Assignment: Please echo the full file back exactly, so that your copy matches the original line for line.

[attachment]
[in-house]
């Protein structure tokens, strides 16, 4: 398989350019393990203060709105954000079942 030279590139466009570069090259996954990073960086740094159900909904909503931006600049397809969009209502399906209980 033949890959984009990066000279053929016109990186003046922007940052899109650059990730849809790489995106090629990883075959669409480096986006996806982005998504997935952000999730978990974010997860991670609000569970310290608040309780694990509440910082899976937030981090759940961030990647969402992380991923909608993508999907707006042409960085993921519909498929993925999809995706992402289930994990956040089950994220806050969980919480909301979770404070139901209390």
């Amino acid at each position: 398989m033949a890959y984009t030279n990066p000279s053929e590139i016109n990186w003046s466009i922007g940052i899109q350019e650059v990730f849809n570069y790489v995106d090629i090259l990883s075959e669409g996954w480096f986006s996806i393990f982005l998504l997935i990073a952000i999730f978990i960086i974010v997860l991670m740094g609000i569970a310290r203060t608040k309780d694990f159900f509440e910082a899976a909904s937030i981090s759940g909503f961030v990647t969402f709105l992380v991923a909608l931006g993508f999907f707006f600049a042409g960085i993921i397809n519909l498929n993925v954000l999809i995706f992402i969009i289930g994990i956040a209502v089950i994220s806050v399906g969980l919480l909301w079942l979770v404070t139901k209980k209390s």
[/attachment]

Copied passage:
[in-house]
């Protein structure tokens, strides 16, 4: 398989350019393990203060709105954000079942 030279590139466009570069090259996954990073960086740094159900909904909503931006600049397809969009209502399906209980 033949890959984009990066000279053929016109990186003046922007940052899109650059990730849809790489995106090629990883075959669409480096986006996806982005998504997935952000999730978990974010997860991670609000569970310290608040309780694990509440910082899976937030981090759940961030990647969402992380991923909608993508999907707006042409960085993921519909498929993925999809995706992402289930994990956040089950994220806050969980919480909301979770404070139901209390």
């Amino acid at each position: 398989m033949a890959y984009t030279n990066p000279s053929e590139i016109n990186w003046s466009i922007g940052i899109q350019e650059v990730f849809n570069y790489v995106d090629i090259l990883s075959e669409g996954w480096f986006s996806i393990f982005l998504l997935i990073a952000i999730f978990i960086i974010v997860l991670m740094g609000i569970a310290r203060t608040k309780d694990f159900f509440e910082a899976a909904s937030i981090s759940g909503f961030v990647t969402f709105l992380v991923a909608l931006g993508f999907f707006f600049a042409g960085i993921i397809n519909l498929n993925v954000l999809i995706f992402i969009i289930g994990i956040a209502v089950i994220s806050v399906g969980l919480l909301w079942l979770v404070t139901k209980k209390s």